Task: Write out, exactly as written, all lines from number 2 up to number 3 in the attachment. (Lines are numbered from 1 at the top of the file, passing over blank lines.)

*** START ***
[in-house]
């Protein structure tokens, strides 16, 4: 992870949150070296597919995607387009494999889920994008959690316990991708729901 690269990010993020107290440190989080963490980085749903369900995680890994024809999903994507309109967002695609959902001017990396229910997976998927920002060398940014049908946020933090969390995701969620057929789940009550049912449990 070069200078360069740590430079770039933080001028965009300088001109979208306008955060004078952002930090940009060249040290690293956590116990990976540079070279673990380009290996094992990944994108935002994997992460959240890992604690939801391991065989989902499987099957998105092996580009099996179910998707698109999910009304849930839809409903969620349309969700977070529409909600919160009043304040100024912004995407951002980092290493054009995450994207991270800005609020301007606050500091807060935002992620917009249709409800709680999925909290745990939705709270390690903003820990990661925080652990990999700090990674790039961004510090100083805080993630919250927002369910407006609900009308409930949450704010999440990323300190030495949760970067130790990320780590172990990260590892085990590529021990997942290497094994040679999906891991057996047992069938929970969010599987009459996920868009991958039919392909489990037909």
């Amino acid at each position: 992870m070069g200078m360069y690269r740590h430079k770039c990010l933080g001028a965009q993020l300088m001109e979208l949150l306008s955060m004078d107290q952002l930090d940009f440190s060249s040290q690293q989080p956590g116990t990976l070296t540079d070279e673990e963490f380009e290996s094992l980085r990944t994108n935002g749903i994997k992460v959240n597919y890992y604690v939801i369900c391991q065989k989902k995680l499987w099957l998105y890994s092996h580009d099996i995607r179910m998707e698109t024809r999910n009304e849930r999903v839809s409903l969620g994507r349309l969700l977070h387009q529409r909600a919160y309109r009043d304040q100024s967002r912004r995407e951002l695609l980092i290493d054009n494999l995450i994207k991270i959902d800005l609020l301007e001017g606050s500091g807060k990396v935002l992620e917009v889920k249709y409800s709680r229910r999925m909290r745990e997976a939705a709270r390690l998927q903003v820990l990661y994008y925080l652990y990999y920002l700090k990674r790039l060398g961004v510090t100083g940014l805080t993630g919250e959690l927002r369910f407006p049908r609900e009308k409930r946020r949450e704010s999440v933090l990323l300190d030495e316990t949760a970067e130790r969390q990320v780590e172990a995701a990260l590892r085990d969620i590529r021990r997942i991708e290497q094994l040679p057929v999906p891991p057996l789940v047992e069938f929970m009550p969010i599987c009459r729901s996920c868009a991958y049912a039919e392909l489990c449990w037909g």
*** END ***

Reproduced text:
């Protein structure tokens, strides 16, 4: 992870949150070296597919995607387009494999889920994008959690316990991708729901 690269990010993020107290440190989080963490980085749903369900995680890994024809999903994507309109967002695609959902001017990396229910997976998927920002060398940014049908946020933090969390995701969620057929789940009550049912449990 070069200078360069740590430079770039933080001028965009300088001109979208306008955060004078952002930090940009060249040290690293956590116990990976540079070279673990380009290996094992990944994108935002994997992460959240890992604690939801391991065989989902499987099957998105092996580009099996179910998707698109999910009304849930839809409903969620349309969700977070529409909600919160009043304040100024912004995407951002980092290493054009995450994207991270800005609020301007606050500091807060935002992620917009249709409800709680999925909290745990939705709270390690903003820990990661925080652990990999700090990674790039961004510090100083805080993630919250927002369910407006609900009308409930949450704010999440990323300190030495949760970067130790990320780590172990990260590892085990590529021990997942290497094994040679999906891991057996047992069938929970969010599987009459996920868009991958039919392909489990037909």
């Amino acid at each position: 992870m070069g200078m360069y690269r740590h430079k770039c990010l933080g001028a965009q993020l300088m001109e979208l949150l306008s955060m004078d107290q952002l930090d940009f440190s060249s040290q690293q989080p956590g116990t990976l070296t540079d070279e673990e963490f380009e290996s094992l980085r990944t994108n935002g749903i994997k992460v959240n597919y890992y604690v939801i369900c391991q065989k989902k995680l499987w099957l998105y890994s092996h580009d099996i995607r179910m998707e698109t024809r999910n009304e849930r999903v839809s409903l969620g994507r349309l969700l977070h387009q529409r909600a919160y309109r009043d304040q100024s967002r912004r995407e951002l695609l980092i290493d054009n494999l995450i994207k991270i959902d800005l609020l301007e001017g606050s500091g807060k990396v935002l992620e917009v889920k249709y409800s709680r229910r999925m909290r745990e997976a939705a709270r390690l998927q903003v820990l990661y994008y925080l652990y990999y920002l700090k990674r790039l060398g961004v510090t100083g940014l805080t993630g919250e959690l927002r369910f407006p049908r609900e009308k409930r946020r949450e704010s999440v933090l990323l300190d030495e316990t949760a970067e130790r969390q990320v780590e172990a995701a990260l590892r085990d969620i590529r021990r997942i991708e290497q094994l040679p057929v999906p891991p057996l789940v047992e069938f929970m009550p969010i599987c009459r729901s996920c868009a991958y049912a039919e392909l489990c449990w037909g």